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'America I AM' stopping at National Geographic

An exhibition about the history of African Americans, developed by broadcaster and best-selling author Tavis Smiley, will make its Washington debut at the National Geographic Museum in February.

"America I AM: the African American Imprint," contains more than 200 artifacts, photographs and documents and explores 400 years of contributions in economic, socio-political, cultural and religious arenas. That's a big order.


Prince's "symbol" guitar. (Courtesy: National Geographic Society)

For the second time the Geographic will charge admission for an exhibition. In 2009 and 2010 the museum instituted a fee and timed tickets for a traveling show of 15 Terra Cotta Warriors, the extraordinary find in China. At that time the museum also expanded its exhibition space to 12,000 square feet to make room for the priceless statues and for the steady crowds that materialized.

"America I AM" will be featured in the same space. Bringing in traveling shows is an expensive undertaking, acknowledged a Geographic spokeswoman.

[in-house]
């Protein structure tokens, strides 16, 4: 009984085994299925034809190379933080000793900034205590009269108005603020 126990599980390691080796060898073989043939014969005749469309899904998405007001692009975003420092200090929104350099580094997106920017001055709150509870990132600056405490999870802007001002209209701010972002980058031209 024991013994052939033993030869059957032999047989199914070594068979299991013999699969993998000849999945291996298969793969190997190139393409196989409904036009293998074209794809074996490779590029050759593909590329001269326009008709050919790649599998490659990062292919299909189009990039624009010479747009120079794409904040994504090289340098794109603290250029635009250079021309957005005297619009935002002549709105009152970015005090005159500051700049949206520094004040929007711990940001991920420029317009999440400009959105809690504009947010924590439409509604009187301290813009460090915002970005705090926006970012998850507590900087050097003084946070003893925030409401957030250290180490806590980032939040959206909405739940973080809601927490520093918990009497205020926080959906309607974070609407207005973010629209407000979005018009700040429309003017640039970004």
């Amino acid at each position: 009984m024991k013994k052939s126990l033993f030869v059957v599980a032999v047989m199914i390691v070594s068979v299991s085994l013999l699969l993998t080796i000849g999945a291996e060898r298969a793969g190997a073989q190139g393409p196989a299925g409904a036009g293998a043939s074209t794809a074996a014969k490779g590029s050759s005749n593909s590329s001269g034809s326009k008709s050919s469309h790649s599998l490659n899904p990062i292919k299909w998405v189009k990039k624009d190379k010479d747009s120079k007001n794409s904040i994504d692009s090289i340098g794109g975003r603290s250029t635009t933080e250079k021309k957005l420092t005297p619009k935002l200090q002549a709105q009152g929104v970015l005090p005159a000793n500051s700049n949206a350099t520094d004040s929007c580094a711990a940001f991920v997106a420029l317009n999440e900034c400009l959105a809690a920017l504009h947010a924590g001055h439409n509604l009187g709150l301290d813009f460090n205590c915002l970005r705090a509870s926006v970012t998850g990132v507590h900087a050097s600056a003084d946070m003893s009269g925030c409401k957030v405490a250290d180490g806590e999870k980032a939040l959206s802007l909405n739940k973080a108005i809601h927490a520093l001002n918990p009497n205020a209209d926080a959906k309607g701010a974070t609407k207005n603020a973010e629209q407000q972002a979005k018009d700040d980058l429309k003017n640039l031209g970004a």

This show was organized by two arts entities, the Cincinnati Museum Center and Arts and Exhibitions International, and cost a reported $14 million for the 10-city, four-year tour.

In the show are dungeon doors from the Cape Coast Castle in Ghana, the departure point for many slave ships, the key to the cell where Rev. Martin L. King, Jr. wrote "Letter from a Birmingham Jail" and Alex Haley's typewriter.

It opens Feb. 2 and continues through May 1. Tickets are available through www.ngmuseum.org. and range from $6 to $12.

By Jacqueline Trescott  | October 27, 2010; 3:55 PM ET
Categories:  Jacqueline Trescott, Museums  | Tags:  African American History, D.C. Tavis Smiley, National Geographic Museum, Washington  
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